America Stands With UK on Brexit
On June 23 citizens of the United Kingdom will have the opportunity to choose freedom, sovereignty, and independence from the European Union. Americans, knowing a thing or two about fighting for independence from a certain European nation ourselves, should cheer on our cousins across the Atlantic. The British exit from the continental government — or “Brexit” — has been a long time coming. The referendum is the first time in 40 years that the British people have had an opportunity to assess their membership in the European Union.
On June 23 citizens of the United Kingdom will have the opportunity to choose freedom, sovereignty, and independence from the European Union.
Americans, knowing a thing or two about fighting for independence from a certain European nation ourselves, should cheer on our cousins across the Atlantic.
The British exit from the continental government — or “Brexit” — has been a long time coming. The referendum is the first time in 40 years that the British people have had an opportunity to assess their membership in the European Union.
In 1975, 67 percent of British voters supported membership in the European Economic Community. But as it evolved into the European Union we know today, more and more power flowed away from the people and toward bureaucrats in Brussels. Now, polls indicate a majority of citizens of the United Kingdom are planning to vote “Leave.”
This is a good thing. The European Union has become an overregulated and undemocratic institution. In a time when Islamist terrorism is rising worldwide and mass immigration is occurring throughout Europe, Britain’s right to create its own border laws has been taken away by the European Union.
Furthermore, any law passed in a British court can be overruled by the European Court of Justice in Luxembourg.
By leaving the European Union, Britain will be able to control its own borders, restore its own legal system, and save a considerable amount of money by not having to pay European Union membership.
Britain will be free from the seemingly endless number of the European Union’s costly laws, permitting economic and job growth. Though more than 90 percent of the U.K. economy is not involved in trade with the EU, these laws create an unnecessary pressure on small and medium sized businesses.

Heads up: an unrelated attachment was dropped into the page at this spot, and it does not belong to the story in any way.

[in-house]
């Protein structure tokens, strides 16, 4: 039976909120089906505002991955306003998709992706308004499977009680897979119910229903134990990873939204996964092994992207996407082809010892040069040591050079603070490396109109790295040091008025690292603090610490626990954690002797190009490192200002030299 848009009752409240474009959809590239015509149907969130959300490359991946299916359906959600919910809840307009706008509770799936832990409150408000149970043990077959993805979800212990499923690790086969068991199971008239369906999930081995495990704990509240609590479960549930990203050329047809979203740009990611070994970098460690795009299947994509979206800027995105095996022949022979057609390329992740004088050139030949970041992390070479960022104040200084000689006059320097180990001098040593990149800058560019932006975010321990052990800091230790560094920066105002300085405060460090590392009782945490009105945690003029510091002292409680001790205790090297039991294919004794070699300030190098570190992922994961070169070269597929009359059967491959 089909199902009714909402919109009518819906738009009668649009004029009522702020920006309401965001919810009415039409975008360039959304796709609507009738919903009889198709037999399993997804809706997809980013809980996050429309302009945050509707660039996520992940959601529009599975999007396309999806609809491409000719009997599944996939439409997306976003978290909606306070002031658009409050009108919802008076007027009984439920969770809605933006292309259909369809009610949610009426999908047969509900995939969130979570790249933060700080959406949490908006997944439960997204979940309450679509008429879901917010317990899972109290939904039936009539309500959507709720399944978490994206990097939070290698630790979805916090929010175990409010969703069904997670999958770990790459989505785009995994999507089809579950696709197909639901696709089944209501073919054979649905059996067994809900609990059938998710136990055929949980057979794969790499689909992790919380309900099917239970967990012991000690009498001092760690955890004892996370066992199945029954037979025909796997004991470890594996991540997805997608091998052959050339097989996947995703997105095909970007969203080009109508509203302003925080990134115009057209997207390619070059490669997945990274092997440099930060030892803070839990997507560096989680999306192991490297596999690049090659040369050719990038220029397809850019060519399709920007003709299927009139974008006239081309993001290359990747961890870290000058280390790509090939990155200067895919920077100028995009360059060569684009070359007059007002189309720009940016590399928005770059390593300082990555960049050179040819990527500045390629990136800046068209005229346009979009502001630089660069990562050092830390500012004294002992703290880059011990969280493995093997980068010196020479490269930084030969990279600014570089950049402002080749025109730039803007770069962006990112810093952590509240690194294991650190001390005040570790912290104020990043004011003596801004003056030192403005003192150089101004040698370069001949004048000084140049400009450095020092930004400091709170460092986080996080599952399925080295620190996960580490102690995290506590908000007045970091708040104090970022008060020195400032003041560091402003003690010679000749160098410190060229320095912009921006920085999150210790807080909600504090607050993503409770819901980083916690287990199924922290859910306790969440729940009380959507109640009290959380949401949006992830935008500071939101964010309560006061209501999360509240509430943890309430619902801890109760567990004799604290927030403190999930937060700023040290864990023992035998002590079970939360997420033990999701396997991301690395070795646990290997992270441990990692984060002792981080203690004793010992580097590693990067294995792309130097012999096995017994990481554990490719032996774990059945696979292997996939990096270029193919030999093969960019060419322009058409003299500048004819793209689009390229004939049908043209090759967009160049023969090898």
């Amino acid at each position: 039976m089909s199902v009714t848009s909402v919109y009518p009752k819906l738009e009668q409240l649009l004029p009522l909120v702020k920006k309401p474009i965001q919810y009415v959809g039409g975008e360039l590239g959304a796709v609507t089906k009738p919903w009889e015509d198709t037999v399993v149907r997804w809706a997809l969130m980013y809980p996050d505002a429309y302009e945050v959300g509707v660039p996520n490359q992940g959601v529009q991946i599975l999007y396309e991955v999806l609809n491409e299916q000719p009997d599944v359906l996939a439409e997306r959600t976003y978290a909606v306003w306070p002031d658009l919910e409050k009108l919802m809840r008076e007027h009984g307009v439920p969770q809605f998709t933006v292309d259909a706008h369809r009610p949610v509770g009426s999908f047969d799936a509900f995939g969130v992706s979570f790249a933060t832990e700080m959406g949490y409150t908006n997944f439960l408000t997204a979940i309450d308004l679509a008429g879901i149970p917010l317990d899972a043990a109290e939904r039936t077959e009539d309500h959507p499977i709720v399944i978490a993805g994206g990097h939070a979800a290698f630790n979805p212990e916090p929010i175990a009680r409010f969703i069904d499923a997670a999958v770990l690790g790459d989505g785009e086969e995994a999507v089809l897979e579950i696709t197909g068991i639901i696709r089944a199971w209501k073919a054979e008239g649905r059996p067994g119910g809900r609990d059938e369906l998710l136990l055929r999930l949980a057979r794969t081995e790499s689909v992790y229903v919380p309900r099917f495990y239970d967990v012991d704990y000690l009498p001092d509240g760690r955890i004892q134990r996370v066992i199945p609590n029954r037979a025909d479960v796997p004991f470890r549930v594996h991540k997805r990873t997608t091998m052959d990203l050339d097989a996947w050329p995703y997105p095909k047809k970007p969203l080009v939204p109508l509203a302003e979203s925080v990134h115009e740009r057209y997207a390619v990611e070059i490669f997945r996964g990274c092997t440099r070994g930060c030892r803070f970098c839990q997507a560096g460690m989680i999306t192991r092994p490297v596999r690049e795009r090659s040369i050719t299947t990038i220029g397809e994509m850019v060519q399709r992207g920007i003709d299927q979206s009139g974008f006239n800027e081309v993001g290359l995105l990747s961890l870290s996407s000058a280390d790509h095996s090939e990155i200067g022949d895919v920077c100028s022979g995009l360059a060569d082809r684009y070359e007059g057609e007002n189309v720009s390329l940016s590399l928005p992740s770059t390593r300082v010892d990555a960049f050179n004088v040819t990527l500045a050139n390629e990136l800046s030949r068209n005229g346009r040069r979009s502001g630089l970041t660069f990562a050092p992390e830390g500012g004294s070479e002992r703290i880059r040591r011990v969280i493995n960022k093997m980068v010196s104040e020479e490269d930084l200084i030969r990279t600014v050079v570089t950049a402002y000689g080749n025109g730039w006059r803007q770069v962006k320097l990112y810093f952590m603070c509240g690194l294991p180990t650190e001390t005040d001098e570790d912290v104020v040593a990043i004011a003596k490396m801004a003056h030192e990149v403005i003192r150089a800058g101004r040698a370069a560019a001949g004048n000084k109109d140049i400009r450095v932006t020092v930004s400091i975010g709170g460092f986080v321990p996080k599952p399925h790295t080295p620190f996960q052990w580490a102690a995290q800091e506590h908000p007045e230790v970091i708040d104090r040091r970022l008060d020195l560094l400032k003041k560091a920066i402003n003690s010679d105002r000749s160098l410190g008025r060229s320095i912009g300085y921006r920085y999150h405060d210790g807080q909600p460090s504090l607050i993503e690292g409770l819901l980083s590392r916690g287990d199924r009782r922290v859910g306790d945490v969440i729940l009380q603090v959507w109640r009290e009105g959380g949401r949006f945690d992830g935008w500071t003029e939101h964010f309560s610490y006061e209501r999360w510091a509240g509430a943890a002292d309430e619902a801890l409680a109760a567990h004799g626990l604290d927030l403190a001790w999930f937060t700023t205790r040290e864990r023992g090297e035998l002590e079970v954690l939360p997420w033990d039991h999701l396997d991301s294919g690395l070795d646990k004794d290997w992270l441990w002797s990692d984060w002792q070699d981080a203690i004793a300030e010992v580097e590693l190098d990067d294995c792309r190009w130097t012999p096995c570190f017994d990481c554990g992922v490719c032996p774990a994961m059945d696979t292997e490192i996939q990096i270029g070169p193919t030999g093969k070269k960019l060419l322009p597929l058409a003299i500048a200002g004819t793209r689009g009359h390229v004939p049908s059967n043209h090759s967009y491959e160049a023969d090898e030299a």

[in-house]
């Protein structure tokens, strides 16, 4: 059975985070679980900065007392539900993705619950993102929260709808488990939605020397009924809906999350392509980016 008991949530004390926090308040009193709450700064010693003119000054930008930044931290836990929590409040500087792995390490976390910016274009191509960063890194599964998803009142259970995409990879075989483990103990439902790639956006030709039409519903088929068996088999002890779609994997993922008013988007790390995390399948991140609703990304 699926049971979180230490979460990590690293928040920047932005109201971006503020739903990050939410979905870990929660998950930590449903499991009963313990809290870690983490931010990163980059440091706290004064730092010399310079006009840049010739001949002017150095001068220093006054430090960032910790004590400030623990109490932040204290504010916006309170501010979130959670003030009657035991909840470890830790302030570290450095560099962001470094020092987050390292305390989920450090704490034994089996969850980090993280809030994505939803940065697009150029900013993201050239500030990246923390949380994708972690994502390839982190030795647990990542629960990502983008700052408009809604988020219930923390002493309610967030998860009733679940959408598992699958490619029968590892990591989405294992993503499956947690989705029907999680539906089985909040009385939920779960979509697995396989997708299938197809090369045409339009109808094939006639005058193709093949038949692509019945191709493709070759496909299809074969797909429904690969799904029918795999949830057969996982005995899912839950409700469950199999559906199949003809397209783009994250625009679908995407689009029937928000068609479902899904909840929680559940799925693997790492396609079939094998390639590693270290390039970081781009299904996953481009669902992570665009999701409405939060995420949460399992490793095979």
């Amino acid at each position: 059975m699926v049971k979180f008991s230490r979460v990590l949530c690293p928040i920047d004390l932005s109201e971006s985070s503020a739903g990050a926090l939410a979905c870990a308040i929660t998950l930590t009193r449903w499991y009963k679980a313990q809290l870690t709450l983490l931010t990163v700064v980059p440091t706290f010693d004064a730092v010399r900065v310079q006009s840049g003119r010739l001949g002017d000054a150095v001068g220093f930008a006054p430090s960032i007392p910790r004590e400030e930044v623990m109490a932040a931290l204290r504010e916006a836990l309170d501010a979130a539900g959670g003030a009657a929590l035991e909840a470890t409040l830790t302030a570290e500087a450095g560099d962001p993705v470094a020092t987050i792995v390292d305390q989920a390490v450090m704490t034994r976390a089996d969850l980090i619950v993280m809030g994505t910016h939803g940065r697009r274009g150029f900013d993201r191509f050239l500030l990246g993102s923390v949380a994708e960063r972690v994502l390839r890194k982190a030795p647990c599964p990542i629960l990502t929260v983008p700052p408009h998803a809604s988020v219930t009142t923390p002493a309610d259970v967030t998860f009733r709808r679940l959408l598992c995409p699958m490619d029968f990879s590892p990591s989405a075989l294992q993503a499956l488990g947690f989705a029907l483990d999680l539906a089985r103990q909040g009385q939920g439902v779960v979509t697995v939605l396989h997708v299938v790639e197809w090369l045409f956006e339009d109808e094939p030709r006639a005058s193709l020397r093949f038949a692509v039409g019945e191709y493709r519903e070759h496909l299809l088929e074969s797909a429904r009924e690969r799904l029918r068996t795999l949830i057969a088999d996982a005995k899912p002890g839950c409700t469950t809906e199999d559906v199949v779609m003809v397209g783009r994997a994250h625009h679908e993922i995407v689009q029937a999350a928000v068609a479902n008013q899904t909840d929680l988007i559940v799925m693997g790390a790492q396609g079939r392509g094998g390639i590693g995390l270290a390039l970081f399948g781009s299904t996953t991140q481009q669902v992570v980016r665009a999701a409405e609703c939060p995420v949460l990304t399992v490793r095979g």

Although being a member of the European Union is clearly not in the best interest of the U.K., President Barack Obama has called on it to remain. During his visit to London in late April, Obama warned the British people that leaving the European Union would place the U.K. at the “back of the queue” for trade discussions.
This is an empty threat. The special relationship between our two countries will make trade agreements a priority for this Congress and the next.
Nor should the U.K. be afraid of Obama’s bullying. Undemocratic restrictions made by foreign leaders are why so many citizens of the U.K. want to leave the European Union in the first place. They shouldn’t be beholden to either Brussels or the White House.
While leaving the European Union will allow for Great Britain to re-establish its sovereignty, the U.S. could also benefit from the U.K.‘s departure. America’s closest ally would be able to act independently and more efficiently, without the constraint of the European Union.
Additionally, the Brexit would create an opportunity for a closer, reinvigorated alliance between the U.S. and U.K., boosting trade and investment between the two nations.
Once independent of the European super-state, the U.K. can create an independent free trade agreement with the U.S. If the U.K. votes “Leave,” Americans should applaud it for choosing to walk away from a failed European project.
Additionally, far from being a disaster for the continent, Brexit will be good for Europe. Alliances of free and sovereign nations are more powerful and capable of overcoming external threats than a melting pot of neutered nations caught in a bureaucratic quagmire.
I hope that when our British friends go to the polls tomorrow, they know that America has their back. I hope they will think about their unique traditions in life and liberty which so informed our own founding. And when pondering their choice, may they draw inspiration from the greatest author who ever called their island home:
This precious stone set in the silver sea,
Which serves it in the office of a wall
Or as a moat defensive to a house,
Against the envy of less happier lands,-
This blessed plot, this earth, this realm, this England.
Richard II, Act 2, scene 1
Republished from The Daily Signal.
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